Unique Lighting Systems is a landscape lighting manufacturer in Escondido, CA. We manufacture our own Transformers from winding the bobbin all the way up to riveting the core into our stainless enclosures. We manufacture our own fixtures after bringing in the components from our outside sources. I stand strong on this issue regarding us manufacturing in the USA because a lot of people including our competition would like you to think we are just another Chinese-made product. Although we do not shy away from the fact we have some cast parts made overseas, we do take great pride in having our product assembled and manufactured here! Beware of those out there selling products that look like ours and are passing them off as just as good or better because of price. Based on what you know from reading this, you should now understand that it is simply impossible for these imposters to be “just as good as Unique.” They may be cheaper out of the box, but over the long run, the quality of the product and the team that stands behind it here at Unique make our fixtures and transformers the best value on the market.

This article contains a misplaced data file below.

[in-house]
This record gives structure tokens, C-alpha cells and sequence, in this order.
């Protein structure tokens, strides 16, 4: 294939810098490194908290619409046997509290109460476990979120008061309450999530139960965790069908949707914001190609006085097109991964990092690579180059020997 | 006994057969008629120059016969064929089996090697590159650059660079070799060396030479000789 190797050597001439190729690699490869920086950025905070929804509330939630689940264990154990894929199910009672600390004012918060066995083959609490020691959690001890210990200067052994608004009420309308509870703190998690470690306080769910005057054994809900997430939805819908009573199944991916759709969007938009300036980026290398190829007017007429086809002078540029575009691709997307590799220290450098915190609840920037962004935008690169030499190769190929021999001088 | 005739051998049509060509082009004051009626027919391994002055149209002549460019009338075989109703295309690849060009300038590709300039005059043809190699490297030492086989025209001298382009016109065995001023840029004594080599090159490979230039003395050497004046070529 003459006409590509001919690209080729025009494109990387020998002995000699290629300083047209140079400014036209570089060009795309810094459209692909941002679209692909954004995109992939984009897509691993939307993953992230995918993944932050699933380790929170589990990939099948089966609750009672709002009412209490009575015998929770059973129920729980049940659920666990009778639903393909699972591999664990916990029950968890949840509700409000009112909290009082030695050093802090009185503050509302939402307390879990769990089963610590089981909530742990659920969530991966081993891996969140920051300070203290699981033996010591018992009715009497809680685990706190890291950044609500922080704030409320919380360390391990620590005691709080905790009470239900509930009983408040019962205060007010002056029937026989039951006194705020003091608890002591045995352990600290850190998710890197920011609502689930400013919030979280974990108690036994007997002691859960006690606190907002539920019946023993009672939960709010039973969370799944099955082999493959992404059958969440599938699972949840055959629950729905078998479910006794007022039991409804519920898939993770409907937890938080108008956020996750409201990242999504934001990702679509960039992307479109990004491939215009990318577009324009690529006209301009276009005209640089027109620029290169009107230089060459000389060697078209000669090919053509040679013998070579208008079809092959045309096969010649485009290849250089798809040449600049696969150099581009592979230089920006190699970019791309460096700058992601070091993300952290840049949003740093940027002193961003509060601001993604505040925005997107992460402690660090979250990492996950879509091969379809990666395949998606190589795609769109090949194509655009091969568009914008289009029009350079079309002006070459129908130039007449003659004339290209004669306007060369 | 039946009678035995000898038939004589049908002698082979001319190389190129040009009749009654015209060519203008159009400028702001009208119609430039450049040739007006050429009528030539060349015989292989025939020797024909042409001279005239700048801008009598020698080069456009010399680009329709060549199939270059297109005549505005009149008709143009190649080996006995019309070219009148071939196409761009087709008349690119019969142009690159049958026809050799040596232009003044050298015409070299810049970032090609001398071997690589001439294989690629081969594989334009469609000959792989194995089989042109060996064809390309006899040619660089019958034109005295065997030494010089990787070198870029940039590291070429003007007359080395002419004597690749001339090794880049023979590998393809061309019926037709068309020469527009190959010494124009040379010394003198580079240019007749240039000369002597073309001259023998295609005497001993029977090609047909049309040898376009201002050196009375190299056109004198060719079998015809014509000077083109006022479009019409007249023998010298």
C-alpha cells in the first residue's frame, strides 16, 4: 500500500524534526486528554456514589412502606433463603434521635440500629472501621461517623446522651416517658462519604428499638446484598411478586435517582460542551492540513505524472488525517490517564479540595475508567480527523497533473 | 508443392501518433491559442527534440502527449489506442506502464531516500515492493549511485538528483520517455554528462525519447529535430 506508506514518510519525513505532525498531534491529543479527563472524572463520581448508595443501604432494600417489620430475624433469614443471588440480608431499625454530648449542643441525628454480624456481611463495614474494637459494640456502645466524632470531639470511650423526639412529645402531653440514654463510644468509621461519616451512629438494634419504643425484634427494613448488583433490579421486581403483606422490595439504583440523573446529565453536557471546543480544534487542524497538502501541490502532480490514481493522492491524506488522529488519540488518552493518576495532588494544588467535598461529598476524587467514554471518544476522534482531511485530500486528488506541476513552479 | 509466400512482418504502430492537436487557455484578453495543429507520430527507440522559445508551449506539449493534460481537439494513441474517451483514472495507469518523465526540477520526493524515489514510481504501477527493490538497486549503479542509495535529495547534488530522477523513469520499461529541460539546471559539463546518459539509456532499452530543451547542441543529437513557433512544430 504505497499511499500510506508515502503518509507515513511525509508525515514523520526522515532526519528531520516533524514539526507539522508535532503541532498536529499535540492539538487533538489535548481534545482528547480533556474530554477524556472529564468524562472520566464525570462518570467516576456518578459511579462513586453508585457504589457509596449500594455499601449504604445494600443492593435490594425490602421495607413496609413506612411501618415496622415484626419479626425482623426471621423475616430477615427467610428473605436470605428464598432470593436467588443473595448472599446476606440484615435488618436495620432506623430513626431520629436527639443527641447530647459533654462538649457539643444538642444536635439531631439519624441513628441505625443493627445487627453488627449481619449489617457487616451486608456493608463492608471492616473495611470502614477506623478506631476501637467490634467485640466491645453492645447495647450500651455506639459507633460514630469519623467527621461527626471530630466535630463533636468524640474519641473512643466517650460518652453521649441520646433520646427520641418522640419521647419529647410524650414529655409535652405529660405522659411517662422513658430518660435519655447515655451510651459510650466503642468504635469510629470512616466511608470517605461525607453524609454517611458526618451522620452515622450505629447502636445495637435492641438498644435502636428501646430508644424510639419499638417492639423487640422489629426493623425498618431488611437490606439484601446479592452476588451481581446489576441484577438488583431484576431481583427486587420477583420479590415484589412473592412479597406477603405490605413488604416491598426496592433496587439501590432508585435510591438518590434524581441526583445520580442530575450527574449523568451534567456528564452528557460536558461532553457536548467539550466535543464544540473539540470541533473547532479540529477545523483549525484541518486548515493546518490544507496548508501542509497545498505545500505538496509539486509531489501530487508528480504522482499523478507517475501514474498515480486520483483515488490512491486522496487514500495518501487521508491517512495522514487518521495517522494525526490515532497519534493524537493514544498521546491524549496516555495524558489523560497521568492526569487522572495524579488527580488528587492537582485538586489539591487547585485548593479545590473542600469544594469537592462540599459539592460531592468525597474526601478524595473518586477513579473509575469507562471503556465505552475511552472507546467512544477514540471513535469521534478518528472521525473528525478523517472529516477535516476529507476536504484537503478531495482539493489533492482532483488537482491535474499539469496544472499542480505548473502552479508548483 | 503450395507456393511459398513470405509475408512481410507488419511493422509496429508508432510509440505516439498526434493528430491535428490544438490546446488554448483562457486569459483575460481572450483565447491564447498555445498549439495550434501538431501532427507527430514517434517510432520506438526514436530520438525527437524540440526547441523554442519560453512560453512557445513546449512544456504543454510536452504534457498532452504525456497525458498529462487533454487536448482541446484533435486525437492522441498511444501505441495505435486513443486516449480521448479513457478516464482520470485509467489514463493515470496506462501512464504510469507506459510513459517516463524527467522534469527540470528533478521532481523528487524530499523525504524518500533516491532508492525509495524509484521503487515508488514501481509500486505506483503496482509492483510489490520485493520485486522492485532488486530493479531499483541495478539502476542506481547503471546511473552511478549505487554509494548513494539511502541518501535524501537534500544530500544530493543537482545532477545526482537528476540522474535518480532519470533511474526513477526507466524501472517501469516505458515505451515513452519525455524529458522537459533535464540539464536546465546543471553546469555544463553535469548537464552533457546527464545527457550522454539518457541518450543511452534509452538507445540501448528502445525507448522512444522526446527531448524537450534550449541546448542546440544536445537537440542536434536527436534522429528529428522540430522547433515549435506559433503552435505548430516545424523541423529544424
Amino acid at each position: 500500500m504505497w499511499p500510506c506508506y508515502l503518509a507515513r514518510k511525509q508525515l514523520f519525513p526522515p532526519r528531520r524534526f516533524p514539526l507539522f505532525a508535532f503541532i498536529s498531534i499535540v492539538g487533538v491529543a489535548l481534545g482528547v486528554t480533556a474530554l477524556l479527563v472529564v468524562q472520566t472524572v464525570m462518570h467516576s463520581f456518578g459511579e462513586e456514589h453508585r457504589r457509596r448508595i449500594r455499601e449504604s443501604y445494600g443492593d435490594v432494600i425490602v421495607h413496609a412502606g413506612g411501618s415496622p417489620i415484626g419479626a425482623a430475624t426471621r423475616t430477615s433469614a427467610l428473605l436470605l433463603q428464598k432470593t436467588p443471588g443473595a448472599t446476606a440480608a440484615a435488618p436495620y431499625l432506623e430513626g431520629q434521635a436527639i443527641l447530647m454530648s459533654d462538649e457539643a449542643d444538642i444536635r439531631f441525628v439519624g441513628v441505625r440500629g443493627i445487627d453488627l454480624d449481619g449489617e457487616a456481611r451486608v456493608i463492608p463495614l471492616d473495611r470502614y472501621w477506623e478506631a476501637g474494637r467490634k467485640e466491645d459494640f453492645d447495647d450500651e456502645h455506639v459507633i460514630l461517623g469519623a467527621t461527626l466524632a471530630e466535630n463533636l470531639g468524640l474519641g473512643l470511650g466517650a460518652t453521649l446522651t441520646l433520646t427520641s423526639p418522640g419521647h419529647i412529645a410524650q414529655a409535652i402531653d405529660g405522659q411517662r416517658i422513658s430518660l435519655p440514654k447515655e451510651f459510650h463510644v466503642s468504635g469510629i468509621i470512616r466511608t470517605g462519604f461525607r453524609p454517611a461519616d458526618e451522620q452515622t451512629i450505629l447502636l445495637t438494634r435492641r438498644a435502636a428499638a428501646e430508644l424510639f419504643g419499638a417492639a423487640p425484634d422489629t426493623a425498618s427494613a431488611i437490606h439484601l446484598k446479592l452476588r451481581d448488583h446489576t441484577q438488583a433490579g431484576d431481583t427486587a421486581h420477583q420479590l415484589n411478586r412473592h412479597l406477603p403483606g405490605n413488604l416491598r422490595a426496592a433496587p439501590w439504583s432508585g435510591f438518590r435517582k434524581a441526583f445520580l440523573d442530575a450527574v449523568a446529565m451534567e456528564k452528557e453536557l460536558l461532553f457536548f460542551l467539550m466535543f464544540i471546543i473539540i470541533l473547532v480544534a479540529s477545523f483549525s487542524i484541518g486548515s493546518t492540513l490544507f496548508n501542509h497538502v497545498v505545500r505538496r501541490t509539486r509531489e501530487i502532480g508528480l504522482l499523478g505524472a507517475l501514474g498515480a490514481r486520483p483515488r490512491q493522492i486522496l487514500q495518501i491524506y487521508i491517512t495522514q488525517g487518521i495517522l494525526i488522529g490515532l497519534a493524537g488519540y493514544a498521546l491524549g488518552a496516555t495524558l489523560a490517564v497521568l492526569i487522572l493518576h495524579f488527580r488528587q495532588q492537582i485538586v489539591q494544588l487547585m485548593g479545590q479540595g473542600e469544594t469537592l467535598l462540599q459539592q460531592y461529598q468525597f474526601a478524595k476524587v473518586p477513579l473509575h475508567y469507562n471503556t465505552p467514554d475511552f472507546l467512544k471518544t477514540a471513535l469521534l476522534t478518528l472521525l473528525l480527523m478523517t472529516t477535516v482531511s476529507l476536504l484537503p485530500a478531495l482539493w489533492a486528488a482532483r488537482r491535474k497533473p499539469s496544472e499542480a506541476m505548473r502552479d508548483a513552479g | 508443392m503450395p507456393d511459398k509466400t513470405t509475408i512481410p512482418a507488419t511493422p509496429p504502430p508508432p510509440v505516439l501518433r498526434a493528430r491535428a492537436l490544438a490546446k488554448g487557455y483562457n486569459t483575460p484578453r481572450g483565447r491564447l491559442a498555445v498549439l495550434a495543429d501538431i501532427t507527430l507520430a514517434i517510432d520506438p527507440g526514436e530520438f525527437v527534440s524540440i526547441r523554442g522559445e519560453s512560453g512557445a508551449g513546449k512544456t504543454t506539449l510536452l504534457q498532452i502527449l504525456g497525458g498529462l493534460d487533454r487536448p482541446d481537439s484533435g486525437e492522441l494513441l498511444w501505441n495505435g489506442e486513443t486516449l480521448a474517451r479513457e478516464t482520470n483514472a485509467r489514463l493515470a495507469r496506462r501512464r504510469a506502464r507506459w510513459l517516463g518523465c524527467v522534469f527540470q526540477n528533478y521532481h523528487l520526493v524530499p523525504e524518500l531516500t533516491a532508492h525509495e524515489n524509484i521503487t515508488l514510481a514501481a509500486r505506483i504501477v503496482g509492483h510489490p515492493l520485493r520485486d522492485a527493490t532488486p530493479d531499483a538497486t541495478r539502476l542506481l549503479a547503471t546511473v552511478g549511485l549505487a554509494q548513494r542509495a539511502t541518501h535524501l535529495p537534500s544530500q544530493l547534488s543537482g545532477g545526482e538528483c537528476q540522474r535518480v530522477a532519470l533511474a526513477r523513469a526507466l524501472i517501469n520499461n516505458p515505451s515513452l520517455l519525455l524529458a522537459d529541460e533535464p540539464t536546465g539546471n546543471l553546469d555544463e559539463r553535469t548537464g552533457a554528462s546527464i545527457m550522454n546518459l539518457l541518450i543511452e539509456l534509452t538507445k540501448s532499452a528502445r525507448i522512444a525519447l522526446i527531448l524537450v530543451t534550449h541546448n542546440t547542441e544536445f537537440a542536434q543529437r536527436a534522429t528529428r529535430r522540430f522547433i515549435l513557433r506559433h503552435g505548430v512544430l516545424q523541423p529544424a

As stated at the beginning, you may always contact me personally at my office. I am available by cell or email, and I encourage you to contact me with any questions, comments, or ideas you might have concerning Unique Lighting Systems.

Thank you

To a brighter future

Nate Mullen
760-580-4980 cell

irrig8r
12-19-2007, 04:22 PM
Let me preface my comments by saying no offense intended to either Nate or Joey...

Might I humbly suggest that this be moved over to the Unique sponsor's forum?

On most online forums that I've been to, a lengthy post promoting your products like this would be considered SPAM.

No doubt it's good information, and I can uinderstand why you want to get it out there after hearing a little of what people ran across at the IA show.

I'm just questioning the placement...

JoeyD
12-19-2007, 05:51 PM
Gregg,
The reason it was posted here was out of response to the whole "Whats So Unique about Unique." He looked at posting it in that thread but it had been spun into something completely off topic. This response was created due to discussion in this forum regarding our manufacturing process and location of it.

I know you are a very respectable person no hard feelings here. Please undertand we only want to "set the record strait" here where this may be read by all. Nate and I have no problem if the mods want to move it but know our intent was not to advertise, I think I do enough posting that people know what I and Nate are about here on Lawnsite, that is to learn and to spread good knowledge to our industry. If we wanted to advertise this I would be posting this in every catagory on lawnsite and running an ad in a magazine, instead we posted this where all who may have an interest would be able to read it. And it is a topic that has been discussed regularly.